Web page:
No Game of Drones For Indonesia


One of the joys of technology is watching new innovations become pervasive throughout societies across the world. There was a time when one wouldn’t answer a phone on a bus, now, 10 minutes on a bus will sound like a soap opera. Eye contact on a Japanese subway is impossible as eyes are glued to the screen not to the blank subway faces of the fellow subway traveller.

Drones are now rapidly becoming pervasive. They have several applications starting from consumer toys, all the way to being the cornerstone of sophisticated military action. Amazon has trialed drones to deliver packages and the potential role of drones in a connected world is unlimited. The role of the drone in managing wildlife and agriculture provides considerable scale and cost benefits.

Unless you are in Indonesia. I was on a website of a hotel that I will stay at for an upcoming conference in Bali and was surprised by this addition to the FAQ’s.

Screen Shot 2016-04-07 at 9.31.33 PM

This is no simple hotel generated initiative. Drones are heavily restricted and regulated in Indonesia. The punishment for breaching the regulations is severe. Flying a drone over 150 meters at any time, in any location needs a license that is not simple to procure. Fail to get a license, and then you leave yourself liable to three years jail and a fine of approximately US$75K. Indonesia is a country that can under regulate, or significantly over-regulate, particularly around national security issues (real, or imagined) and this is a vivid example of the way in which the country operates. If the Indonesian government does not like something the simple advice is to avoid it completely. It works for drugs, it works for drones.

Capture Point

The drone is going to be a very significant aspect of much of the life of the global population in the next generation. The Indonesian example highlights how important regulatory environments are to ensure that the innovation permeates throughout an environment. Clearly in Indonesia, the government feels that safety and security threats outweigh the social and societal benefits of the technology. How long this last will depend on managing the technology and ensuring that safety issues of the populace are managed.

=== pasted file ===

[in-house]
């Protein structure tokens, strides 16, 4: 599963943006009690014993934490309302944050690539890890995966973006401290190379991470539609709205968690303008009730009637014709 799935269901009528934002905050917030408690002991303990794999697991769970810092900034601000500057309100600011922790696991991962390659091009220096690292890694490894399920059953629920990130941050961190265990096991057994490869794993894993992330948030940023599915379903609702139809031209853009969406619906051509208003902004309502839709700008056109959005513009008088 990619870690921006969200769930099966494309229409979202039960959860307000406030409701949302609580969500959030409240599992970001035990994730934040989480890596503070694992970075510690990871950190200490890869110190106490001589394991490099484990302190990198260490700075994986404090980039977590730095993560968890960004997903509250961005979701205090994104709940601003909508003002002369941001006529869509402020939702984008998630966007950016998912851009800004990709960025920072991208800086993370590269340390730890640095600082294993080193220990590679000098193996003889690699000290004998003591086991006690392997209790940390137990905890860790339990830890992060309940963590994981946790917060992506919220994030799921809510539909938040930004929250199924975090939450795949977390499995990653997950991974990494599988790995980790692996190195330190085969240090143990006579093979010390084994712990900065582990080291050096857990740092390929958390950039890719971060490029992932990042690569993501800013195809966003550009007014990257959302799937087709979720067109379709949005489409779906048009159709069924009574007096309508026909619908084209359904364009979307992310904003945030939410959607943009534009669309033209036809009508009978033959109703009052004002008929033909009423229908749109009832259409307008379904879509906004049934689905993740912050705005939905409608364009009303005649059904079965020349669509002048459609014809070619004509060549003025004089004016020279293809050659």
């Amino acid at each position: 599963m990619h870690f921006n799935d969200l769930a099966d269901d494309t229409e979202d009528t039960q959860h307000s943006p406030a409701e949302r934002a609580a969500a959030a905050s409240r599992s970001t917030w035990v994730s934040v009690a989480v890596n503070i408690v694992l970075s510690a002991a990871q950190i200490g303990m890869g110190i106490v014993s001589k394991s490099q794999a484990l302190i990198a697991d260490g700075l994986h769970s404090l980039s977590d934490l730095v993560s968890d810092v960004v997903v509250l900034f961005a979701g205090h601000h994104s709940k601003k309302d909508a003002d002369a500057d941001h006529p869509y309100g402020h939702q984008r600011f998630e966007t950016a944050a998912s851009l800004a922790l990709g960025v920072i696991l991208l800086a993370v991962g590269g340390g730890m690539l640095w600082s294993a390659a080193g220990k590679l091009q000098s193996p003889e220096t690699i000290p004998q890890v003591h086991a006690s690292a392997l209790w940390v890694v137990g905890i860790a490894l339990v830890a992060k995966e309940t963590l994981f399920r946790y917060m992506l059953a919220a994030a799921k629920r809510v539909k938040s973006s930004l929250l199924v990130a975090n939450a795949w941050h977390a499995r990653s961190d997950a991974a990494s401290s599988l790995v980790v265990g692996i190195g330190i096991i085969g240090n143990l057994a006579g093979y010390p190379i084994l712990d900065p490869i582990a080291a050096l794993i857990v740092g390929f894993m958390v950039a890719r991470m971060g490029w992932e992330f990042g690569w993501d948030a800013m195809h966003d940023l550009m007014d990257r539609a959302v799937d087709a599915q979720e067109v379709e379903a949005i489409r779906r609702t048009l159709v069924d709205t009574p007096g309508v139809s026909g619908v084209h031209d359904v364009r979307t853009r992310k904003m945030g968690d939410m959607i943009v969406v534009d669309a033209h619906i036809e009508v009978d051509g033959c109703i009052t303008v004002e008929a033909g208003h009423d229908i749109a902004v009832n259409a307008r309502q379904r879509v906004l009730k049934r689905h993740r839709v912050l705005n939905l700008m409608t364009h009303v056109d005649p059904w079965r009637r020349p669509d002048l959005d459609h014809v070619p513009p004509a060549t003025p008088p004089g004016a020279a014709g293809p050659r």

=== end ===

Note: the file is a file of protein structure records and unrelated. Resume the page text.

If you require further information, please contact Phil Hassey, CEO of capioIT. capioIT is an advisory firm focused on helping organisations to understand customer experiences from emerging technology as the world becomes Digital. Phil may be contacted easily in the digital and real world.

phil@capioit.com

+61422231793

About capioIT - Phil Hassey

capioIT is an advisory firm focused on helping organisations to understand emerging technology in emerging markets. CEO Phil Hassey established the company in 2010
This entry was posted in Uncategorized and tagged , , , , , , , , . Bookmark the permalink.

Leave a Reply

Fill in your details below or click an icon to log in:

WordPress.com Logo

You are commenting using your WordPress.com account. Log Out / Change )

Twitter picture

You are commenting using your Twitter account. Log Out / Change )

Facebook photo

You are commenting using your Facebook account. Log Out / Change )

Google+ photo

You are commenting using your Google+ account. Log Out / Change )

Connecting to %s